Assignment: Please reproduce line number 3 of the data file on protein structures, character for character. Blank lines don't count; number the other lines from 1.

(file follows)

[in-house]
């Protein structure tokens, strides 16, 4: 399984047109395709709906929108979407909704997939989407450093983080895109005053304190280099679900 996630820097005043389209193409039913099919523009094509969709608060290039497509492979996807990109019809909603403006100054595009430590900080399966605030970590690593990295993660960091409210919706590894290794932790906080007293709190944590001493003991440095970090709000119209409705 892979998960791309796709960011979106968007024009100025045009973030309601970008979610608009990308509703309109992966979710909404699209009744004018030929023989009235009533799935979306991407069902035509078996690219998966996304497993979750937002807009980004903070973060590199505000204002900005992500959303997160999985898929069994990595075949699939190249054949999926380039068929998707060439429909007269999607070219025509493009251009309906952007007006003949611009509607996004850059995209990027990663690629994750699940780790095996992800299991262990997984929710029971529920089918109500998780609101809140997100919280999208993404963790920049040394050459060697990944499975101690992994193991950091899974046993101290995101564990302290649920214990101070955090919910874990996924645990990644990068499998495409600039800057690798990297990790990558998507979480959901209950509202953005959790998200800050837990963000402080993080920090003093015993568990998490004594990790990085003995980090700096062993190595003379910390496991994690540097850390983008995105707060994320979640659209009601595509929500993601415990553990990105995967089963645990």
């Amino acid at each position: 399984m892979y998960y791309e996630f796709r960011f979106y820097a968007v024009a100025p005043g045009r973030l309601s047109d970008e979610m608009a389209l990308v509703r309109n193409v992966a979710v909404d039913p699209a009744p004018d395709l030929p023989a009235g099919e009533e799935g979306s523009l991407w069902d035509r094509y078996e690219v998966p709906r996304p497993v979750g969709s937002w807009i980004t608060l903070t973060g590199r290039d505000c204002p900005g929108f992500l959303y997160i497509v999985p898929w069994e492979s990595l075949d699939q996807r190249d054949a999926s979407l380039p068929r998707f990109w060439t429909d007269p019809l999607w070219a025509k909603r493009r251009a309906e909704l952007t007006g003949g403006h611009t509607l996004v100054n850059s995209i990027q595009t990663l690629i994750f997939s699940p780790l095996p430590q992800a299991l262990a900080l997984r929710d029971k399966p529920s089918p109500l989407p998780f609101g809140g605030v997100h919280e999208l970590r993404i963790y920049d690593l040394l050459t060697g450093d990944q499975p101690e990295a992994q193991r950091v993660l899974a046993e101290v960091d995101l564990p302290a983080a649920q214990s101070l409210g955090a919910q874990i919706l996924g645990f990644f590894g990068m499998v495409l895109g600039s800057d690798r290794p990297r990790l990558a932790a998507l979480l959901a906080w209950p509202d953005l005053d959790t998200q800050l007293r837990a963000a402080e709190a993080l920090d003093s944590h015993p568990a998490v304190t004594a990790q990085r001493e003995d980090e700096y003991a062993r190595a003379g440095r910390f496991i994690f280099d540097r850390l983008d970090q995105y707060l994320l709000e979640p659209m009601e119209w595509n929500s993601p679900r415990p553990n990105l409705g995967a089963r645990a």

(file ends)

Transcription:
């Amino acid at each position: 399984m892979y998960y791309e996630f796709r960011f979106y820097a968007v024009a100025p005043g045009r973030l309601s047109d970008e979610m608009a389209l990308v509703r309109n193409v992966a979710v909404d039913p699209a009744p004018d395709l030929p023989a009235g099919e009533e799935g979306s523009l991407w069902d035509r094509y078996e690219v998966p709906r996304p497993v979750g969709s937002w807009i980004t608060l903070t973060g590199r290039d505000c204002p900005g929108f992500l959303y997160i497509v999985p898929w069994e492979s990595l075949d699939q996807r190249d054949a999926s979407l380039p068929r998707f990109w060439t429909d007269p019809l999607w070219a025509k909603r493009r251009a309906e909704l952007t007006g003949g403006h611009t509607l996004v100054n850059s995209i990027q595009t990663l690629i994750f997939s699940p780790l095996p430590q992800a299991l262990a900080l997984r929710d029971k399966p529920s089918p109500l989407p998780f609101g809140g605030v997100h919280e999208l970590r993404i963790y920049d690593l040394l050459t060697g450093d990944q499975p101690e990295a992994q193991r950091v993660l899974a046993e101290v960091d995101l564990p302290a983080a649920q214990s101070l409210g955090a919910q874990i919706l996924g645990f990644f590894g990068m499998v495409l895109g600039s800057d690798r290794p990297r990790l990558a932790a998507l979480l959901a906080w209950p509202d953005l005053d959790t998200q800050l007293r837990a963000a402080e709190a993080l920090d003093s944590h015993p568990a998490v304190t004594a990790q990085r001493e003995d980090e700096y003991a062993r190595a003379g440095r910390f496991i994690f280099d540097r850390l983008d970090q995105y707060l994320l709000e979640p659209m009601e119209w595509n929500s993601p679900r415990p553990n990105l409705g995967a089963r645990a």